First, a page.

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Verdict on Bitcoin and Co.: Crypto profits are taxable


Because he didn't want to pay taxes on profits worth millions, a man wanted to make the tax office believe that cryptocurrencies were computer algorithms and not economic goods. The judges of the Federal Fiscal Court saw it differently.

Enlarge image

A user of the Bitcoin investment app "Bison"

Photo: Marijan Murat/ dpa

Profits from buying and selling cryptocurrencies are also subject to income tax.

The Federal Fiscal Court (BFH) came to this verdict.

The decision was announced on Tuesday verdict.

The top financial judges did not accept the argument that virtual currencies such as Bitcoin, Etherum and Monero are ultimately only algorithms and not real economic goods.

In exactly the same way, however, a plaintiff had tried to fight for a tax exemption in court - and had failed (

Az: IX R 3/22


The plaintiff had invested €20,000 in cryptocurrencies in 2017 and walked out of the year with a whopping €3.4 million.

The man then countered the demands of the tax office by saying that cryptocurrencies are nothing physical, but pure computer algorithms and therefore not an economic good whose trade could be subject to tax.

The ninth BFH Senate, chaired by BFH President Hans-Josef Thesling, did not follow this argument.

From a tax point of view, it is a “different economic good”, comparable to a vintage car or event tickets.

There is a profit tax on these if they are exchanged or sold within 365 days.

Technical details of cryptocurrencies are irrelevant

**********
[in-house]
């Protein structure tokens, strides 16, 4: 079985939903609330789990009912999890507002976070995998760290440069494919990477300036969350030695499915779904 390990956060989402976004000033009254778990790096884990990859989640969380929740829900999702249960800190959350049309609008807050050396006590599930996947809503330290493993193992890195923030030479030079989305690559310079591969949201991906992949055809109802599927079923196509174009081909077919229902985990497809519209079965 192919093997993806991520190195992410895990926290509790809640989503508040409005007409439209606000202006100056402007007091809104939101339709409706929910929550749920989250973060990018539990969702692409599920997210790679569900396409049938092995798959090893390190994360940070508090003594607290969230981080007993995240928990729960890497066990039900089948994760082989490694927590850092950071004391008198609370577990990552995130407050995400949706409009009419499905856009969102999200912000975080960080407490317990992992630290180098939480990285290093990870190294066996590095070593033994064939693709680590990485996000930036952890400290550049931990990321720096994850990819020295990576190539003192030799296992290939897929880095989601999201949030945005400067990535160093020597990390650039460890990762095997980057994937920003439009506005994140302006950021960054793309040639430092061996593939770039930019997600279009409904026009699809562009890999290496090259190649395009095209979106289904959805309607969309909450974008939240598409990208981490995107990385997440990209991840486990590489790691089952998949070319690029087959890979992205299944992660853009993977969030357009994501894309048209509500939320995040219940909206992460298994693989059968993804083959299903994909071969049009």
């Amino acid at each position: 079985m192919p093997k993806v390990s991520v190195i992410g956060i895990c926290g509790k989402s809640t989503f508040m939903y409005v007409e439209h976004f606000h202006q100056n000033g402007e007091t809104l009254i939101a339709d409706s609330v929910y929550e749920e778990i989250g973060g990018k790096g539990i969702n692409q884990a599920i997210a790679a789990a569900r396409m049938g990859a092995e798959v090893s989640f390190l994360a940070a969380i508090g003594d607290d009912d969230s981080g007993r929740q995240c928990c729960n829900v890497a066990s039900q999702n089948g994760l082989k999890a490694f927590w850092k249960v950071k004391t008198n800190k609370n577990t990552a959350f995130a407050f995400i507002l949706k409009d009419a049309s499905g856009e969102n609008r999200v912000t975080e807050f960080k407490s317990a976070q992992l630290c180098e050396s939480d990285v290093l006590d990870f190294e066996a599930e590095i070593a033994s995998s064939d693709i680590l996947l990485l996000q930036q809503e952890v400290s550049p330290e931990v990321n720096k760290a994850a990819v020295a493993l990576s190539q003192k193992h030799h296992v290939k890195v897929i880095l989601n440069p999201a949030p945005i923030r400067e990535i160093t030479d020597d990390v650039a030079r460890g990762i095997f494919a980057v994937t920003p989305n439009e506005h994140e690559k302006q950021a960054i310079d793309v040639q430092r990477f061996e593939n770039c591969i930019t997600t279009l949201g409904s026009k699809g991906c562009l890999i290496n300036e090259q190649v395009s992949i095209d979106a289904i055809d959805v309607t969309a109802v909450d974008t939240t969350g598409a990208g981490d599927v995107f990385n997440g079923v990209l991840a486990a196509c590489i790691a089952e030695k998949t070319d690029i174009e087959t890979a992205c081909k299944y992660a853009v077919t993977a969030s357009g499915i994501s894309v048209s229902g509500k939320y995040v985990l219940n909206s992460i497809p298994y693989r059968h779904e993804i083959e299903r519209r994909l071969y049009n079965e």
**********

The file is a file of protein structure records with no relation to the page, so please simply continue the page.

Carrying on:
The concept of economic good is to be interpreted broadly.

It is sufficient that the goods can be bought and are "accessible for a separate independent evaluation".

That is the case with cryptocurrencies.

They would be traded on trading platforms and stock exchanges, would have a market value and could also be used directly for payment transactions.

"Technical details of virtual currencies are not important for the property as an economic good," emphasized the judges.

Profits would therefore be subject to income tax if cryptocurrencies were exchanged or sold again within a year.

The BFH also did not accept the argument that transactions with cryptocurrencies are hardly controllable, so that income tax can hardly be levied across the board.

The financial administration tried early on to subject such transactions to income tax.

In the meantime, there are also far-reaching information obligations and control options.


Source: spiegel

All business articles on 2023-02-28

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